José Gomes André
Federalism and Political Philosophy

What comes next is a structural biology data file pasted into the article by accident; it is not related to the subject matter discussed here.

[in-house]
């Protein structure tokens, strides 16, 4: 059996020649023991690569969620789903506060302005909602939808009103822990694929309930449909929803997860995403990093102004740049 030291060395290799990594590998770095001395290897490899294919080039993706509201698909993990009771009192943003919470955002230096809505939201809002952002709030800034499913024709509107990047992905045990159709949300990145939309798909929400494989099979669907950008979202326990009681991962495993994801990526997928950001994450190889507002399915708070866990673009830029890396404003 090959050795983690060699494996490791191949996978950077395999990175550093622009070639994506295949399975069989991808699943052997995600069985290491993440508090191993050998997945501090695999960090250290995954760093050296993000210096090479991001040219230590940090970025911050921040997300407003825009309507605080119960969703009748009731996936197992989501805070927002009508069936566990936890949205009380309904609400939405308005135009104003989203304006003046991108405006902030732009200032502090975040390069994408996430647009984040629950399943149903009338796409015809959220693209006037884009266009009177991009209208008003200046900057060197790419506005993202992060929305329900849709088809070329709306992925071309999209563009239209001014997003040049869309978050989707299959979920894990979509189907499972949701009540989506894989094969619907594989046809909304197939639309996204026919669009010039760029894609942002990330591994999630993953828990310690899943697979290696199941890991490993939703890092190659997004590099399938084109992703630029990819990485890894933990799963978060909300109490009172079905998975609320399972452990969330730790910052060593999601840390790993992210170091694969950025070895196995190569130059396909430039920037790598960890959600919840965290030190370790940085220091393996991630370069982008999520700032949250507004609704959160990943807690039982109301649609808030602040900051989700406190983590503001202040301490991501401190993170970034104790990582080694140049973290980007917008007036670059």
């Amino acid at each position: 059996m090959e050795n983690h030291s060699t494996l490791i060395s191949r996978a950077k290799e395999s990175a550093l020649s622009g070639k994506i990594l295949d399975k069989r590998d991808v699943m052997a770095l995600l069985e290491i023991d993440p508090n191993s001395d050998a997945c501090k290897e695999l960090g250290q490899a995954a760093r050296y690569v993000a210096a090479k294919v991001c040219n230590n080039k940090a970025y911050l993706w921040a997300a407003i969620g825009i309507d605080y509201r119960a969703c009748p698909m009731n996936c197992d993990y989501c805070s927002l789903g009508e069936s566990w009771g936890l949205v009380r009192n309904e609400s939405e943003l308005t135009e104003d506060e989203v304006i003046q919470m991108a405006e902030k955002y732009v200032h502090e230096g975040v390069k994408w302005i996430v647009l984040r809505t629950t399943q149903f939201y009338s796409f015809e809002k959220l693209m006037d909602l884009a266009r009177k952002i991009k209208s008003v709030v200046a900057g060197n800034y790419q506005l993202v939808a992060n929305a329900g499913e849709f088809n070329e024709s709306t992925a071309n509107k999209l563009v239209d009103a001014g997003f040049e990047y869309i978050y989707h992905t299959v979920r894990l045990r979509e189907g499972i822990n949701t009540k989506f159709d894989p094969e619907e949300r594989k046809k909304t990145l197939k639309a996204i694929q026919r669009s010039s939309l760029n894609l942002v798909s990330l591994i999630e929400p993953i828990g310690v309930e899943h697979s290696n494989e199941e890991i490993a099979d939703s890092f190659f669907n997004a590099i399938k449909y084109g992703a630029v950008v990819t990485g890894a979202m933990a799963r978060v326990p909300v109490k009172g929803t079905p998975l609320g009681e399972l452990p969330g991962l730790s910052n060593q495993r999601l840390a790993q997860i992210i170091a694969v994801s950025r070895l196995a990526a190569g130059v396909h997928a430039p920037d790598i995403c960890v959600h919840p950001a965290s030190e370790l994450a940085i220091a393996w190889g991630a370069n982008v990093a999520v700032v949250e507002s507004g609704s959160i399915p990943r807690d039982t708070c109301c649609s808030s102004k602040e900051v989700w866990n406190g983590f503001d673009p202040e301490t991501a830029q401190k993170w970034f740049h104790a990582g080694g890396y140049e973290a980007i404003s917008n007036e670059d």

The concept of federalism refers initially to a system of government that assembles different political entities in a united project, mainly conducted by a central administration, but that guarantees some autonomy to the sub-structures that compose it. This description, distinguishably political, shows nevertheless that federalism is also an idea, extensible to several domains of communitarian life, a dynamic of integration that stimulates the attainment of compromises between divergent interests. In this sense, federalism can be something more than a juridical-constitutional system, representing a tendency of thought and action that isn’t restricted to the formalism of political structures, but designates also modes of relationship characterized by the search of consensus from originally diffusive contexts. Our paper considers briefly three formulations of federalism, as developed by thinkers from different cultures and periods, where such approach is present: Althusius (who emphasizes federalism as ars consociandi), Kant (who links federalism with nature’s hidden plans and reason’s imperatives to seek peace) and Proudhon (who considers associations based on agreements – federative processes – as the base of social and political relationships). We will try to demonstrate that this vision of federalism as an operative concept – a logic of cooperation that transcends the definition of a political system – is not only present in the contemporaneous debate on this subject, but constitutes in fact a guiding principle that runs through the various analysis of federalism during the centuries, what leads to the conclusion that the philosophical reading of this concept is an essential feature of the idea of federalism. If acknowledged, such conclusion would have notorious implications, as much in a substantive level (since it would alter the meaning of federalism) as in methodological terms (because federalism would be recovered from the exclusive territory of political science, and included in the speculative activity inherent to political philosophy).